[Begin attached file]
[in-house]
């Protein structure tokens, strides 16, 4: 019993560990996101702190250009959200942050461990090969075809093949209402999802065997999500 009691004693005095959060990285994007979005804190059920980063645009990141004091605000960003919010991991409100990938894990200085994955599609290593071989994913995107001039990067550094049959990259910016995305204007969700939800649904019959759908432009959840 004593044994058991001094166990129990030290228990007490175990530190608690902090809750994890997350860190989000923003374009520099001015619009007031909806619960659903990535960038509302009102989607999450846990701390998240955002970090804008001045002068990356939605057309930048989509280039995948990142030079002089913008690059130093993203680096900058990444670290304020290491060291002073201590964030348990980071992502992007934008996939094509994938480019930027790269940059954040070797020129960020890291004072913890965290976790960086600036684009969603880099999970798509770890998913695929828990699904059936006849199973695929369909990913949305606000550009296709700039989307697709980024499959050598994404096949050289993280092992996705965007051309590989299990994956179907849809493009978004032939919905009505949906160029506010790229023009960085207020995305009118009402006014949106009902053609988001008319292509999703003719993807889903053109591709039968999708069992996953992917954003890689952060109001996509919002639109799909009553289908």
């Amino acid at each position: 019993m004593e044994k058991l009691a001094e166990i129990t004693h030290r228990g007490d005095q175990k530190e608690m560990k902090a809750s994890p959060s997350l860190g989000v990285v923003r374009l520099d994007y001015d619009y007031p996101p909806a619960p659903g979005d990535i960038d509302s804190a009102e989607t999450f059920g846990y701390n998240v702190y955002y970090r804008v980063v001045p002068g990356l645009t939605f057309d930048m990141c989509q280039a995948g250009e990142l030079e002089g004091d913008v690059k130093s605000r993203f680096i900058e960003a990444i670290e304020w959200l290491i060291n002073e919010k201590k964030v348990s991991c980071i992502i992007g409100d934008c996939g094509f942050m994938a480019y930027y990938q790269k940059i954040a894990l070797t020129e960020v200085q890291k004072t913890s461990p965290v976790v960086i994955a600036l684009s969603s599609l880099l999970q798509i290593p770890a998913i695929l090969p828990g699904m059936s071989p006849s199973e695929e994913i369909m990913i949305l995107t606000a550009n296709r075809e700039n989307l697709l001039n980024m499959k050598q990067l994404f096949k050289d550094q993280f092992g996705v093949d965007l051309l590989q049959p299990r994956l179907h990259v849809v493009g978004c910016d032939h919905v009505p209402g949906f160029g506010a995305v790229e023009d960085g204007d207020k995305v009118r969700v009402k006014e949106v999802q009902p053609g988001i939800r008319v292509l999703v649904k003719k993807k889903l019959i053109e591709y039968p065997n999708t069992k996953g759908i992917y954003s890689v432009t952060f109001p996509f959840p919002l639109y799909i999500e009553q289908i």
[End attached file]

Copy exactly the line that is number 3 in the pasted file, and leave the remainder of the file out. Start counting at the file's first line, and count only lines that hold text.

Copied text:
């Amino acid at each position: 019993m004593e044994k058991l009691a001094e166990i129990t004693h030290r228990g007490d005095q175990k530190e608690m560990k902090a809750s994890p959060s997350l860190g989000v990285v923003r374009l520099d994007y001015d619009y007031p996101p909806a619960p659903g979005d990535i960038d509302s804190a009102e989607t999450f059920g846990y701390n998240v702190y955002y970090r804008v980063v001045p002068g990356l645009t939605f057309d930048m990141c989509q280039a995948g250009e990142l030079e002089g004091d913008v690059k130093s605000r993203f680096i900058e960003a990444i670290e304020w959200l290491i060291n002073e919010k201590k964030v348990s991991c980071i992502i992007g409100d934008c996939g094509f942050m994938a480019y930027y990938q790269k940059i954040a894990l070797t020129e960020v200085q890291k004072t913890s461990p965290v976790v960086i994955a600036l684009s969603s599609l880099l999970q798509i290593p770890a998913i695929l090969p828990g699904m059936s071989p006849s199973e695929e994913i369909m990913i949305l995107t606000a550009n296709r075809e700039n989307l697709l001039n980024m499959k050598q990067l994404f096949k050289d550094q993280f092992g996705v093949d965007l051309l590989q049959p299990r994956l179907h990259v849809v493009g978004c910016d032939h919905v009505p209402g949906f160029g506010a995305v790229e023009d960085g204007d207020k995305v009118r969700v009402k006014e949106v999802q009902p053609g988001i939800r008319v292509l999703v649904k003719k993807k889903l019959i053109e591709y039968p065997n999708t069992k996953g759908i992917y954003s890689v432009t952060f109001p996509f959840p919002l639109y799909i999500e009553q289908i």